Nigeria’s total debt in seven years outweighed the revenue generated by the Federal Government by N13.26tn, according to findings by media.
The findings were based on data from the Central Bank of Nigeria and the Debt Management Office.
Media learnt that the Federal Government recorded revenue of N43.06tn between 2016 and 2022 as the country borrowed N56.32tn within the same period.
The debt included borrowing by the Federal Government and states (including the Federal Capital Territory), as well as borrowing from the CBN through the Ways and Means Advances.
As of December 2015, Nigeria’s total public debt was N12.6tn, but this grew by N33.65tn to N46.25tn by December 2022.
Also, the borrowing from the CBN was N856.33bn as of December 2015 but grew by N22.67tn to N23.53tn by December 2022.
The Federal Government earned N3.18tn in 2016, N3.62tn in 2017, N3.88tn in 2018, and N4.69tn in 2019.
Also, the Federal Government made N4.02tn in 2020, N4.4tn in 2021, and N5.06tn in 2022.
The DMO recently stressed the need for Nigeria to boost revenue and manage spending.
Past reports have shown that Nigeria suffers declining revenue despite a widening budget deficit.
Media recently reported that the total budget deficit under the former president, Muhammadu Buhari, was set to hit N47.43tn, according to an analysis of the Federal Government’s data from the Budget Office of the Federation.
The budget data analysed by media source cover the actual budget deficits and projections for 2015, 2016, 2017, 2018, 2019, 2020, 2021, 2022, and 2023 fiscal years.
According to data, deficit financing has risen by 370.54 per cent from N2.41tn in 2016 to N11.34tn in 2023.
Media also reported in January this year that the Federal Government recorded a revenue shortfall of N14.28tn under the administration of the former president, Muhammadu Buhari, according to data from the Budget Office of the Federation.
In the period under review, the Federal Government projected N43.05tn as revenue to fund its budget but made only N28.77tn (66.83 per cent of expected revenue).
The revenue shortfalls echoed concerns by the former Minister of Finance, Budget, and National Planning, Zainab Ahmed, over the government’s inability to generate adequate revenue. Nigeria relies on oil for the majority of its revenue, and in recent times, this revenue source has been impacted by low production and subsidy payment.
Recently, while speaking about the implementation of the 2022 budget, Ahmed said, “The full implementation of the 2022 budget is challenged particularly by oil revenues that are falling target at 27.1 per cent as of August.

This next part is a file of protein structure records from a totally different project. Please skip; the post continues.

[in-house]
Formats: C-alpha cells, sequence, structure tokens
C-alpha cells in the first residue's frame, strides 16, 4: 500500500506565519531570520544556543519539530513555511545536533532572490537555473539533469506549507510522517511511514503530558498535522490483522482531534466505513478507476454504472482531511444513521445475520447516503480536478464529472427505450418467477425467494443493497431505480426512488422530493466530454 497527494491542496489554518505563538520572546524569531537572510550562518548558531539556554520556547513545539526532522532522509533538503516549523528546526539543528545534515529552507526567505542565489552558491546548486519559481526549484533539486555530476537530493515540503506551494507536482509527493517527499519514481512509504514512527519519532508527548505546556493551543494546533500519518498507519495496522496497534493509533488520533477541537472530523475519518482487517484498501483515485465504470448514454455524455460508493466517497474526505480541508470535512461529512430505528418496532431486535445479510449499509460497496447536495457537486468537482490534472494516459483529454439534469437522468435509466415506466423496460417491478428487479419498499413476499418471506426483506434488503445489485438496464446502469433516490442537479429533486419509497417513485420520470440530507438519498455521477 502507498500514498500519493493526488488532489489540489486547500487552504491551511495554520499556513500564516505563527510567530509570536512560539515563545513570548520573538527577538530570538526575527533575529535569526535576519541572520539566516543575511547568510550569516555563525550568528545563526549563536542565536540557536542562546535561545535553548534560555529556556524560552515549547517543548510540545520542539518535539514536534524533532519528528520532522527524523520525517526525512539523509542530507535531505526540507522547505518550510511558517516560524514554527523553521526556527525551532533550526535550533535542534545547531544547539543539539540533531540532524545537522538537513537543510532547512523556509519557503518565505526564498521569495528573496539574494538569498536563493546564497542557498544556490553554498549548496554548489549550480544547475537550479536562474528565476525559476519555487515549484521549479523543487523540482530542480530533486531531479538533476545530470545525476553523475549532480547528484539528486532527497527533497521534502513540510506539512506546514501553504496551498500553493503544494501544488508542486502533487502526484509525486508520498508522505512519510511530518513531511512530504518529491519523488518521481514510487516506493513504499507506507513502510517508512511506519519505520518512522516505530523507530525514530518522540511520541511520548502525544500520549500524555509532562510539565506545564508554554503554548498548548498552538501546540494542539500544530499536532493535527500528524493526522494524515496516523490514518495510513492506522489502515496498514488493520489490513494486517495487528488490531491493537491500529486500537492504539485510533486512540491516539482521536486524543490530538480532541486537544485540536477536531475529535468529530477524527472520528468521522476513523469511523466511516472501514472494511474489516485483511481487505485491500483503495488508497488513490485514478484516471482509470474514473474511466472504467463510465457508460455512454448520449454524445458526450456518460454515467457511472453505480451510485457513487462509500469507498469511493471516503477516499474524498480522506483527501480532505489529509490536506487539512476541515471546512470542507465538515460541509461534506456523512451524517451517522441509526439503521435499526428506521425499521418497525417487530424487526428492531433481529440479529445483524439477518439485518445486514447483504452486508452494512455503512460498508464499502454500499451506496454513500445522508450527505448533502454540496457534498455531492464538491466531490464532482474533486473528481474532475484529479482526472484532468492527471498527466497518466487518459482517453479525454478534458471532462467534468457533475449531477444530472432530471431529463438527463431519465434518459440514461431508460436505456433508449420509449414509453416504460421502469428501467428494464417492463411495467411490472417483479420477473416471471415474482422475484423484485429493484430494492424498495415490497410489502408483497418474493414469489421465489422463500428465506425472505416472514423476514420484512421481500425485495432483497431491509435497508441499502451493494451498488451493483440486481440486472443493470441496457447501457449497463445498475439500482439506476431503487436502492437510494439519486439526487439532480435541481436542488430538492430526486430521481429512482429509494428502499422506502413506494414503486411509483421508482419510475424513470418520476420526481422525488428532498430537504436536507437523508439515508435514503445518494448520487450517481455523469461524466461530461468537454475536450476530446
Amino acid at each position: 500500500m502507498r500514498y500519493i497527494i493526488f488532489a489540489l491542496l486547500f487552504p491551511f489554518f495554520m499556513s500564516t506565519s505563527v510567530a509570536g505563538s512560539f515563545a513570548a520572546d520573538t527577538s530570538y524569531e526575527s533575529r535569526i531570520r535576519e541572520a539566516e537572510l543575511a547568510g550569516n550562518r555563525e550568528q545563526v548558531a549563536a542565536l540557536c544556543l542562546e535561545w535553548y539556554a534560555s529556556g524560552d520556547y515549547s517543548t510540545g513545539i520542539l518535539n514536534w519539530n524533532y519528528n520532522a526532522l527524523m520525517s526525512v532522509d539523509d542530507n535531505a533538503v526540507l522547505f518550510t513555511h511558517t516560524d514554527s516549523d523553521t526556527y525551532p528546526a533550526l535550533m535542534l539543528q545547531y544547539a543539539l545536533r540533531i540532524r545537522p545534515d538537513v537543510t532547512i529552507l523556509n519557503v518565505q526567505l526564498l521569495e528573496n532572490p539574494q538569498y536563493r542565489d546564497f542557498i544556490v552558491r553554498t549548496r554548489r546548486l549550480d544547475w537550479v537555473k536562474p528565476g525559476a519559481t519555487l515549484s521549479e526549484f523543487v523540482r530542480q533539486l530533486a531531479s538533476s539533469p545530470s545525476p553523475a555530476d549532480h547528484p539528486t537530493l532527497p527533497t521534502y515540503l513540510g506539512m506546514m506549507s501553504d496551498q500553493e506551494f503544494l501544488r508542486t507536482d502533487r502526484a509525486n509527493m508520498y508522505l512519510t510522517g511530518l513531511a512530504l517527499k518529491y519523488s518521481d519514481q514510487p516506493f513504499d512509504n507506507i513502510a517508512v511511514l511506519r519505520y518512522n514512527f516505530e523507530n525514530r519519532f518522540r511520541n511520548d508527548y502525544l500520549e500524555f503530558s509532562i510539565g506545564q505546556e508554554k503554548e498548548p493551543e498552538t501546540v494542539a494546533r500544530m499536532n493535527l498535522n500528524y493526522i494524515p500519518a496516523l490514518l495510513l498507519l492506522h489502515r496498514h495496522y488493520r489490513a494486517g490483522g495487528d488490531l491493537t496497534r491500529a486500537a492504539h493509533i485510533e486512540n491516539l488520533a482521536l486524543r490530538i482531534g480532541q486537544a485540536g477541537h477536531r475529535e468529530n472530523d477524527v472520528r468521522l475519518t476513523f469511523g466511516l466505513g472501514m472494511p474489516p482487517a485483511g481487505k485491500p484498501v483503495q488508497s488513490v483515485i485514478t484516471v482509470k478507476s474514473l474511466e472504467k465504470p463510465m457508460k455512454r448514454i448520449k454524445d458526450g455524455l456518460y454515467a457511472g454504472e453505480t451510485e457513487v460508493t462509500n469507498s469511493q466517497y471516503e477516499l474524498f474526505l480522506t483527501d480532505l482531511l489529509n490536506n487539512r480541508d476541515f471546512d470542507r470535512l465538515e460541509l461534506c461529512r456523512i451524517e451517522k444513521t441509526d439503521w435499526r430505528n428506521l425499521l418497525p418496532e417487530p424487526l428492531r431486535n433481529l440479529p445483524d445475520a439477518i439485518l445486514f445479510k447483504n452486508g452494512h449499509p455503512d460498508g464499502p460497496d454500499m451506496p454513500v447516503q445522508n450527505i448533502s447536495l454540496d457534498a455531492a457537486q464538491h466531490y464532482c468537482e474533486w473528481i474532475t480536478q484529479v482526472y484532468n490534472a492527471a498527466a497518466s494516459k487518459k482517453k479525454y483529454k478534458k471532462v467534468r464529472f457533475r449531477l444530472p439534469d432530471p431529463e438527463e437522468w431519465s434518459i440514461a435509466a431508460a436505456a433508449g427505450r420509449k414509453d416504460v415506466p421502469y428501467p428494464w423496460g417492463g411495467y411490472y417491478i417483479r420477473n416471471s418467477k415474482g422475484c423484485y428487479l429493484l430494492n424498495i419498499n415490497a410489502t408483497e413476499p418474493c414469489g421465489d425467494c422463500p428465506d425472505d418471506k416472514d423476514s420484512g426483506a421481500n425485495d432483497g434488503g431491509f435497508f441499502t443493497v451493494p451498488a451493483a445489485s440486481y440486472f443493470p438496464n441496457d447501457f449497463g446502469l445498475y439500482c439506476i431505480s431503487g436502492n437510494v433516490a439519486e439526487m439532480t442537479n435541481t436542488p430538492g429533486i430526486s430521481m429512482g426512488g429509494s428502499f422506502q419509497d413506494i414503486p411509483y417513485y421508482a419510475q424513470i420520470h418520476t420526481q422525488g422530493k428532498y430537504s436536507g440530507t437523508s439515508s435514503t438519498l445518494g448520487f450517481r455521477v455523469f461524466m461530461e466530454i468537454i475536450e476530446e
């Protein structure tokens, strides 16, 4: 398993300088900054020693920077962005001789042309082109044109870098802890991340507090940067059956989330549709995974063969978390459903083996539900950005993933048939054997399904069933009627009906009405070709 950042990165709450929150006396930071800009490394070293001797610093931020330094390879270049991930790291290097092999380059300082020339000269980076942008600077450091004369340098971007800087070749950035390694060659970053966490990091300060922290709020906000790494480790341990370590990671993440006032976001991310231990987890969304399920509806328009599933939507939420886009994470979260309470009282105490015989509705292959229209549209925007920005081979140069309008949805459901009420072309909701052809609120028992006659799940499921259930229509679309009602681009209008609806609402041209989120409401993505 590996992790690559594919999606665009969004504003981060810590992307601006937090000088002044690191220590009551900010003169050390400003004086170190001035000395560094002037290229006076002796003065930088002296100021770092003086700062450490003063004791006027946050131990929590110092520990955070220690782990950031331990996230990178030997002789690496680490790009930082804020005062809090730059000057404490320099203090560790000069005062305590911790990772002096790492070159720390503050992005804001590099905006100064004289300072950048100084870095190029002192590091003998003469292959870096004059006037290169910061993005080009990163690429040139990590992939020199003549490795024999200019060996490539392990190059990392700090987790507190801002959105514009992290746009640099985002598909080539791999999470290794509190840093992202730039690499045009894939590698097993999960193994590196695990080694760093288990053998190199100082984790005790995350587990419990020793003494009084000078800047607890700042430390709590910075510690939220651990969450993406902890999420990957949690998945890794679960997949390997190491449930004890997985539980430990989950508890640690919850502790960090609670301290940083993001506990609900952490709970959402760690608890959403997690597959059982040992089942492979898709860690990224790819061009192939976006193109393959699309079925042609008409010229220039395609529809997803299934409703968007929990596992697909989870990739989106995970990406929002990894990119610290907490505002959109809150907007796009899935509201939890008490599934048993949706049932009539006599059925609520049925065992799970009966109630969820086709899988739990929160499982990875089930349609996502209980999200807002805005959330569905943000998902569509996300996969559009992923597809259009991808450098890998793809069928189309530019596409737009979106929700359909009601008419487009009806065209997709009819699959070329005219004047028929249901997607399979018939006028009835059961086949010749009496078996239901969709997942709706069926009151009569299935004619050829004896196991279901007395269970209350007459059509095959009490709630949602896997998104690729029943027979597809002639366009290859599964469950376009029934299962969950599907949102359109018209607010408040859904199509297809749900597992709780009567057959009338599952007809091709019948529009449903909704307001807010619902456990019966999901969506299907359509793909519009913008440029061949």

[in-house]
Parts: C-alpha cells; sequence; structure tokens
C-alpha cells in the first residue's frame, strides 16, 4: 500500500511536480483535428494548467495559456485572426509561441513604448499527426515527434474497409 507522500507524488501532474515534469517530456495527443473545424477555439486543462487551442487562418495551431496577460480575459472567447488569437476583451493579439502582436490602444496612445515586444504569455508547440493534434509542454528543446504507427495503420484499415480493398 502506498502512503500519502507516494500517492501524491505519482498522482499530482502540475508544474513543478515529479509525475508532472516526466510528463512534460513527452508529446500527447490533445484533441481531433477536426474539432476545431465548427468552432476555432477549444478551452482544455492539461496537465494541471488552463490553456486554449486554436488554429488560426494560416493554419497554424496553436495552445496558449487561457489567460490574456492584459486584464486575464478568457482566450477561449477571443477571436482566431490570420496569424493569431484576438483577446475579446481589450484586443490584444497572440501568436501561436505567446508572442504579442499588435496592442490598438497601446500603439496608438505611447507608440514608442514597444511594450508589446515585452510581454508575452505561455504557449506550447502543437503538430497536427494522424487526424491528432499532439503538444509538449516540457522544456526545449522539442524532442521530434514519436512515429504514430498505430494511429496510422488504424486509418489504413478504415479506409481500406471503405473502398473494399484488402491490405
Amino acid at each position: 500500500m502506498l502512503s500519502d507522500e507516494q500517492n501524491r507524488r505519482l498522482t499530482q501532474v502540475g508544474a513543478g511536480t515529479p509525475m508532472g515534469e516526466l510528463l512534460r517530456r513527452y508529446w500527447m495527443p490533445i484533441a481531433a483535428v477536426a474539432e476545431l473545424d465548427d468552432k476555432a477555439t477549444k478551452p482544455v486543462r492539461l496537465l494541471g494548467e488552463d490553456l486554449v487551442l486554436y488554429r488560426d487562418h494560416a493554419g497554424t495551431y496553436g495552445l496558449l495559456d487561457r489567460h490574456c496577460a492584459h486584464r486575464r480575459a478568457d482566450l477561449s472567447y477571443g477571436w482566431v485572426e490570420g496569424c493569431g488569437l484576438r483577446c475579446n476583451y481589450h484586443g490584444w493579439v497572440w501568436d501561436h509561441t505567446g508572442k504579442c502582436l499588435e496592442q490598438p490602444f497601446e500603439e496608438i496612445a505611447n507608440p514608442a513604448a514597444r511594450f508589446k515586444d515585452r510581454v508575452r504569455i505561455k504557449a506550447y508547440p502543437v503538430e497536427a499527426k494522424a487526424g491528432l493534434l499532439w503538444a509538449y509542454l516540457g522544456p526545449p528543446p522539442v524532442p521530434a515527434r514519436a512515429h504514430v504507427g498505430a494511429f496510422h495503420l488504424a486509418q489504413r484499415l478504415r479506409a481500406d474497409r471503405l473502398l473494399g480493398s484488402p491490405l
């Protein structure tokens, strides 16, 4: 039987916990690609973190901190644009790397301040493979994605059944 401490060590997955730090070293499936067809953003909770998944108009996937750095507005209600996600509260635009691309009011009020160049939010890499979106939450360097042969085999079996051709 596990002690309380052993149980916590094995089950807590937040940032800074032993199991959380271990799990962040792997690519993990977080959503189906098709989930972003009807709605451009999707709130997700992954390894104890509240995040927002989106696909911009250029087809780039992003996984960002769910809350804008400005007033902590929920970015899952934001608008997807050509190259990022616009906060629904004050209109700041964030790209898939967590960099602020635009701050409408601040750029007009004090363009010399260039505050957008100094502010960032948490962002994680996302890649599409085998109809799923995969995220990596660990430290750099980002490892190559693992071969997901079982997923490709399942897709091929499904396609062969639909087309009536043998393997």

“Crude oil production challenges and PMS subsidy deductions by the NNPC constitute a significant threat to the achievement of our revenue growth target as seen in the oil and gas performance 2022 as of August.”
“Revenue generation remains the major fiscal constraint of the federation. The systemic resource mobilisation problem has been compounded by recent economic recessions we have witnessed, one during the first term of this administration in 2016, and the most recent one in 2020. But the effort has mainly focused on improving tax administration and collection.”
The rising shortfall has led to an increase in the nation’s debt profile and made the Federal Government consistently rely on the CBN through Ways and Means Advances to fund its deficits.
Media reported that the Federal Government borrowed N6.07tn from the CBN through Ways and Means Advances in 2022. This pushed the Federal Government’s borrowing from the CBN from N17.46tn in December 2021 to N23.53tn in December 2022.
Raising concerns over this, the World Bank, in its December 2022 update, said, “Moreover, financing of the fiscal deficit through Ways and Means continues to fuel inflation by increasing liquidity in the money market.
“The CBN’s inflation target of six–nine per cent, which has not been achieved since 2016, remains unlikely to be met in the near term.”
An economist and former Vice-Chancellor of the University of Uyo, Prof Akpan Ekpo, earlier said it was dangerous for the country to hope to fund the budget through borrowing.
Ekpo said, “The debts keep increasing and the amount of money used to service debts is also quite high. I can recollect that about 70 per cent or so is being used in servicing debts for 2022. That is worrisome. If the government keeps borrowing to fund recurrent expenditure, it is not good for the economy. It will retard growth.”